Hon. Clément Gignac: My question is for the Government Representative in the Senate.
Senator Gold, last week it was reported that Ottawa is lending, via the Crown corporation Canada Infrastructure Bank, close to $1 billion to Ontario Power Generation for the addition of a modular nuclear reactor for the Darlington nuclear site. Following that announcement, Ontario Power Generation has adopted a $300 million Green Bond Framework that includes financing for nuclear power to achieve net-zero carbon emissions by 2040.
Interestingly enough, or disturbingly enough, the federal government has specifically excluded nuclear power projects in its Green Bond Framework released last spring.
My question for Senator Gold is the following: Could you explain to me how come the federal government, on the one hand, supports the financing of nuclear technology in Canada via the Canada Infrastructure Bank but, on the other hand, refuses to include nuclear solutions in its very own green bond offering to achieve net-zero emissions by 2050?
Hon. Marc Gold (Government Representative in the Senate): Thank you for the question, senator. My understanding is that Canada’s Green Bond Framework is fully aligned with the international green bond standards and the expectations of the market, which is an important factor in designing such a framework. This framework, which includes the nuclear exclusion, is consistent with the green bond frameworks from other sovereign issuers, including France, Germany, Sweden, Spain, Italy and the United Kingdom.
I’m advised that while investments from the green bonds will go towards projects that meet the framework’s criteria, the government continues to support innovation and environmental improvements across the country to ensure that Canadians, communities and businesses can adapt properly and effectively to a net-zero economy. In that regard, Canada recognizes and supports the important role that the broader energy sector plays in this transition.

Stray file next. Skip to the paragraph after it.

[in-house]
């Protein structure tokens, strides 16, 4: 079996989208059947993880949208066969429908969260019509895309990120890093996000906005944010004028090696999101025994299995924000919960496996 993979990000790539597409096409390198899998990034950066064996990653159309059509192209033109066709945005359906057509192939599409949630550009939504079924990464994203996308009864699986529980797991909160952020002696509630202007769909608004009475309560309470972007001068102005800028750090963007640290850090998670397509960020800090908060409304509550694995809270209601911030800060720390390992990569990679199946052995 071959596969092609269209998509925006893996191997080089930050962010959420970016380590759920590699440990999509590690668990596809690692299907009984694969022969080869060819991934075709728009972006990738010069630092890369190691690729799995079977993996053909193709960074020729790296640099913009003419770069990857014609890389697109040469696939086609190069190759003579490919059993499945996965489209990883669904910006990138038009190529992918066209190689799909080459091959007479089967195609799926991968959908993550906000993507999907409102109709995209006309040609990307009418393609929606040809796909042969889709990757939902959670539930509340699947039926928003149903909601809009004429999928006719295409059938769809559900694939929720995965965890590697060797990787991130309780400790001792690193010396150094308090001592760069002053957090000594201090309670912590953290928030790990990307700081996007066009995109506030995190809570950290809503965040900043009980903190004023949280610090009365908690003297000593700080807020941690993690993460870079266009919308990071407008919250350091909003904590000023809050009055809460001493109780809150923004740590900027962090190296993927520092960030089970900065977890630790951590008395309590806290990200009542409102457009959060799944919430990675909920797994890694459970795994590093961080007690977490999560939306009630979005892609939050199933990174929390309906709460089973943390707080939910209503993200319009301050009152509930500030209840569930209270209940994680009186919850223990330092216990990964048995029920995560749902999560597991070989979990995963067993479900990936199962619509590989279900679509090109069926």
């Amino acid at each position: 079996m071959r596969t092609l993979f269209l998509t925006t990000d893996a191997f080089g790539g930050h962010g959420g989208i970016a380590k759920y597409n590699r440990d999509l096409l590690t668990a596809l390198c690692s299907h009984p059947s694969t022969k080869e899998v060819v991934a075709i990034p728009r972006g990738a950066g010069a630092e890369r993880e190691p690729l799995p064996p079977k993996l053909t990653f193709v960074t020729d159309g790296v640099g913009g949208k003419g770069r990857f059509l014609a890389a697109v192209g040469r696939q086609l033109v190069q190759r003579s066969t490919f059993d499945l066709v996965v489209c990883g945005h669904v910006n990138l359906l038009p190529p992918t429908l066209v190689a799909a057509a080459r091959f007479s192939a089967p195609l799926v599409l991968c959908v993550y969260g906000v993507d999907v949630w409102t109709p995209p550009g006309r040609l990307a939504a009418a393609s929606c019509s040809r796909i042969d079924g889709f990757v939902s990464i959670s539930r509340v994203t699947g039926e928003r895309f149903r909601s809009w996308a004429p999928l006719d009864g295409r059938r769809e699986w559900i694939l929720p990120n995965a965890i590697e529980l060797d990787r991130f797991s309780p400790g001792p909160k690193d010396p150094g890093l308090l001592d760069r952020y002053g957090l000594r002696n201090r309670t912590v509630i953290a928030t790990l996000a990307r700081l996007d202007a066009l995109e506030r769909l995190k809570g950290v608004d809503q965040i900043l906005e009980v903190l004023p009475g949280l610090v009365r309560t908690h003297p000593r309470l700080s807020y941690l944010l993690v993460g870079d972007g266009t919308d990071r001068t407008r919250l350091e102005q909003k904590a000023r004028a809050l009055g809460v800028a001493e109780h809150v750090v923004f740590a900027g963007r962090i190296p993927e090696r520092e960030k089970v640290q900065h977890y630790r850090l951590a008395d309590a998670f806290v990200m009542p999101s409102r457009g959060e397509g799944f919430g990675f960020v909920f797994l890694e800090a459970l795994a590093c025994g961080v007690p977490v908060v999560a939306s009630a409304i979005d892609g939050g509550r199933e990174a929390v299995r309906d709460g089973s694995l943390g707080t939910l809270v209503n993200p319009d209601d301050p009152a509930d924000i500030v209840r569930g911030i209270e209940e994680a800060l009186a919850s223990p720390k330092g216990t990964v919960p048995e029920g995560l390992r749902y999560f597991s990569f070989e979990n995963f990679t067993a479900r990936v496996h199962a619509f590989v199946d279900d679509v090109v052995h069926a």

There is the international framework that governs green bonds, but there is also the government’s commitment, as exemplified in this investment, to encourage innovation and all measures that could help us transition to a net-zero economy.
Senator Gignac: Is it something that the government could reconsider? I think the regime has changed since the Russian invasion of Ukraine, and energy security is important. This is an approach that maybe could be reconsidered. I have information that the European Union is currently reconsidering that aspect because green bond issuance is important for capital markets.
Senator Gold: Thank you for the question. It’s a fair question. I will look into that, but allow me to say the following, though: As colleagues may know, the Government of Canada issued its inaugural Canadian-dollar-denominated green bond just this year, and this inaugural green bond, the first of many such issuances, will create new financing opportunities that will speed up projects ranging from green infrastructure to nature conservancy while also helping to grow our economy and the jobs that flow from that.
As in all government programs, there is a commitment and a willingness to revise and reconsider, and I’ll certainly follow up with your question and hope to have an answer soon.